In November, the Soviets launched Operation Uranus, which closed around the German Sixth Army from both north and south, encircling it around the city. The German besiegers had now become the besieged. The attack had succeeded because while the city itself was invested with the cream of the German army, the Germans' flanks were held only by inferior troops who were overwhelmed by the Soviet attack.

With the Germans now surrounded, the battle had altered significantly. The initiative had passed from the Germans to the Soviets, who successfully fought off German attempts to reconnect with the trapped Sixth Army. While Gen. Paulus pleaded with Hitler to be allowed to attempt a breakout and retreat, Hitler demanded that the Sixth Army hold firm. As the weeks went by, the Sixth Army's position became more and more precarious as food and ammunition ran low and German attempts to supply the besieged army by air proved disastrous.

By January the writing was on the wall. The Sixth Army was doomed. The Soviet forces became more daring and resourceful, and the German pocket shrank daily. From his command headquarters thousands of miles away, Hitler ordered movements for even the smallest units trapped at Stalingrad, proving once again his often catastrophic need to micromanage.

Realizing that the position of the Sixth Army was hopeless, Hitler promoted Paulus to field marshal. This was not a noble gesture to reward the commander for his service. Rather Hitler, who knew that no German field marshal in history had ever surrendered his army, hoped that Paulus would put a revolver to his head rather than wave the white flag. On Jan. 30, Paulus accepted the promotion with the following note to the Führer:

“On the tenth anniversary of your assumption of power, the Sixth Army hails its Führer. The swastika flag is still flying above Stalingrad. May our battle be an example to the present and coming generations, that they must never capitulate even in a hopeless situation, for then Germany will come out victorious.”

In his book “Enemy at the Gates: The Battle for Stalingrad,” historian William Craig wrote: “On the morning of February 2, all the Russian artillery concentrated on this area, and for two hours, shells rained down on the pitiful survivors of the Sixth Army. Then the barrage was over and thousands of Russian troops rushed the cellars while German machine-gunners fired their last belts of ammunition. Enraged at the fanatic resistance, the Russians pulled the prisoners out of foxholes and beat them savagely.”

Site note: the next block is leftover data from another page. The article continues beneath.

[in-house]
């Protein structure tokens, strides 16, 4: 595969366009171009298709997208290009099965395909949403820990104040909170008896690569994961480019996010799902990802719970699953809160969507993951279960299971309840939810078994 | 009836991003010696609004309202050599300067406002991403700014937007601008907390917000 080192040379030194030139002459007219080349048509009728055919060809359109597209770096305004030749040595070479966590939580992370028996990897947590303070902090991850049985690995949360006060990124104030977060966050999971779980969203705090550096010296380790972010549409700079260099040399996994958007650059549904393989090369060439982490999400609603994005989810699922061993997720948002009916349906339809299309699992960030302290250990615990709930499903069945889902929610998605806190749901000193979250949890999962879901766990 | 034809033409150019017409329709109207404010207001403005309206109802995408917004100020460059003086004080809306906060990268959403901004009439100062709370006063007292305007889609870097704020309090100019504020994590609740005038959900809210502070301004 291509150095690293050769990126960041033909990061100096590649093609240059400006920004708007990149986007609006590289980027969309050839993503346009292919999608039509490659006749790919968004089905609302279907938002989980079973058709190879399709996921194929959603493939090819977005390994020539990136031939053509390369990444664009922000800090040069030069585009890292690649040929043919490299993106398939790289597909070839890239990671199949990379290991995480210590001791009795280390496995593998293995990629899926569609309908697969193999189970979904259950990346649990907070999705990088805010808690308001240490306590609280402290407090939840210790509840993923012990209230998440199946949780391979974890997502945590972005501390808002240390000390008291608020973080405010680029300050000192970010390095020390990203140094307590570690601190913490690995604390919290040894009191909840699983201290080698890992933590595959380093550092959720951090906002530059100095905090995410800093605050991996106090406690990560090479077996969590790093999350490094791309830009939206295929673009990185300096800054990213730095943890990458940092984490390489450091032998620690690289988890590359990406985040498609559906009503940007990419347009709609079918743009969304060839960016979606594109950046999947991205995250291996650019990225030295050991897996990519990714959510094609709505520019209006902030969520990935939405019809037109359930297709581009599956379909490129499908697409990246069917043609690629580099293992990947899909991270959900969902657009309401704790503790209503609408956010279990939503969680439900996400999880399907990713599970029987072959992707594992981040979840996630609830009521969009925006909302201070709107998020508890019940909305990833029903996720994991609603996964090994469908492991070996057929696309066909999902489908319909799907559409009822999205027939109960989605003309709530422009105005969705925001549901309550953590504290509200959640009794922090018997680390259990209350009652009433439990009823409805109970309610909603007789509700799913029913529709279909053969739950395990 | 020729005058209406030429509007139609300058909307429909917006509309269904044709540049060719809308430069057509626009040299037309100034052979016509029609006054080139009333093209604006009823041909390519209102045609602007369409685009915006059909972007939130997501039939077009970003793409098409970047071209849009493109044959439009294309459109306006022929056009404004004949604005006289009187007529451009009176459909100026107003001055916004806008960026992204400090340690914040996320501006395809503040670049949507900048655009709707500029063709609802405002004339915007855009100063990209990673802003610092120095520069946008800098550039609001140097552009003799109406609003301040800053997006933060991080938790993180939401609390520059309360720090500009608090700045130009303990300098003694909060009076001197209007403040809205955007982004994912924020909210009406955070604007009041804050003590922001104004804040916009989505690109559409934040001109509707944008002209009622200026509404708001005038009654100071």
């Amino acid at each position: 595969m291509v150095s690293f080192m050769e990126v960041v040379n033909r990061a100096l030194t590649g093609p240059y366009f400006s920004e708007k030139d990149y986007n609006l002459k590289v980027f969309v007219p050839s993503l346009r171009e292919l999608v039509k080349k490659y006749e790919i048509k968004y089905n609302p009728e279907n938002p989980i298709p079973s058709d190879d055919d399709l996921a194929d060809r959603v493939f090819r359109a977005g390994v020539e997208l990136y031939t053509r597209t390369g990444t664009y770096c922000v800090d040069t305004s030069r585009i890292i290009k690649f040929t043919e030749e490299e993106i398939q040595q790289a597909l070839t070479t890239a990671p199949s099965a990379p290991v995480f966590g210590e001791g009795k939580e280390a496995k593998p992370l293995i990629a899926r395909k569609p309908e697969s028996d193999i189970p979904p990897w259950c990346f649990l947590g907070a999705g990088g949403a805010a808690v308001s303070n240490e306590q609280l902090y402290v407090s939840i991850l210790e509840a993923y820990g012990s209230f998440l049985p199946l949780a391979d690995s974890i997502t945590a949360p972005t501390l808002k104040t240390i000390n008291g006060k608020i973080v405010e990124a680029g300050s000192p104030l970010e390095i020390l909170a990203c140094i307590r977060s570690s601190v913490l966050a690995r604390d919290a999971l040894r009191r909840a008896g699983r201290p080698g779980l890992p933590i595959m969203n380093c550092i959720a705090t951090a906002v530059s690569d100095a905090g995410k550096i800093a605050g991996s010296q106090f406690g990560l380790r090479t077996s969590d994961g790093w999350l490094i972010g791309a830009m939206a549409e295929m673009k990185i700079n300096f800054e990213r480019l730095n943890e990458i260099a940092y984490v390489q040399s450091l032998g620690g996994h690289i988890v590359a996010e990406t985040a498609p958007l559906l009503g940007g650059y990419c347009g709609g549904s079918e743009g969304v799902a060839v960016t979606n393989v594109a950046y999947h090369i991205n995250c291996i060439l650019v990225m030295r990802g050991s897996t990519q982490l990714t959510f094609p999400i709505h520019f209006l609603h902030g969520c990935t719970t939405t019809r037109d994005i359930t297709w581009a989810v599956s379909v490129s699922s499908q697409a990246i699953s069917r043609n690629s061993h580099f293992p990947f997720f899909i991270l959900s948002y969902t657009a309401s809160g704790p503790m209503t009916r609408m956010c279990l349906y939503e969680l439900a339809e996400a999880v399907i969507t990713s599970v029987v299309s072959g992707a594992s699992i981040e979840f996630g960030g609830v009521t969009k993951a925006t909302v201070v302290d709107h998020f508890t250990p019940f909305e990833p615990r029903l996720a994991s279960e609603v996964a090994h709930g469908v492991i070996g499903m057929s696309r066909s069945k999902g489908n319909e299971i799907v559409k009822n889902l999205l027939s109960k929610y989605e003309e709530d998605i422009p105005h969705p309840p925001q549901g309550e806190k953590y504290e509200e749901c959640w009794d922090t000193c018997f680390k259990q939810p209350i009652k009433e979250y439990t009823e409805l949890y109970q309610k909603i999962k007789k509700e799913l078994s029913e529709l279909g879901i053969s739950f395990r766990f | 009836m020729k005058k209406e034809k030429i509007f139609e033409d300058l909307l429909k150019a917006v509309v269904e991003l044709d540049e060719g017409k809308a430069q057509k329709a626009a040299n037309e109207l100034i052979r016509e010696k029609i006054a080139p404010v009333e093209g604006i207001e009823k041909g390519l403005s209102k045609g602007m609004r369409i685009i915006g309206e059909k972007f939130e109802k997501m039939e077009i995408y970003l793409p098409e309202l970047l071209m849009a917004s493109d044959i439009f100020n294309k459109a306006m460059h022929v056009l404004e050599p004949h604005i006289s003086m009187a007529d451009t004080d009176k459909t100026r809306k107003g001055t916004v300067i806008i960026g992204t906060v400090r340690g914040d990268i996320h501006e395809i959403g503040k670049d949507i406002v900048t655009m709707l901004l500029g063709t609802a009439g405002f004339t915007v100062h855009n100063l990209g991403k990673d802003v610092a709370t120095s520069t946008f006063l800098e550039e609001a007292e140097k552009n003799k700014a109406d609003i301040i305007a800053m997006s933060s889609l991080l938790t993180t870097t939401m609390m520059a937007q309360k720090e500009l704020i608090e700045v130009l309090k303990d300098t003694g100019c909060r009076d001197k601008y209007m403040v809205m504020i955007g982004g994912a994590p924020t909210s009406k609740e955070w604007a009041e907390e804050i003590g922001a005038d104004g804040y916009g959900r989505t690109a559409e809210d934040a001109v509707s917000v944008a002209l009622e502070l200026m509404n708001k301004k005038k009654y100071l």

Despite Hitler's implied order to commit suicide, Paulus surrendered what remained of his army to the Soviets on Feb. 2. The next day, with the guns silent, the living set about to tend to the multitudes of dead. Beevor wrote: “Some 3,500 civilians were put to work as burial parties. They stacked frozen German corpses like piles of timber on the roadside.”

Collectively both sides suffered more than a million casualties in the battle. Stalingrad proved to be a turning point in the war, however. Before Stalingrad, many believed it likely that the Germans would conquer the Soviet Union. After Stalingrad there was no way a total German military victory over the USSR was still possible.

Cody K. Carlson holds a master's degree in history from the University of Utah and teaches at Salt Lake Community College. He is also the co-developer of the History Challenge iPhone/iPad apps. Email: ckcarlson76@gmail.com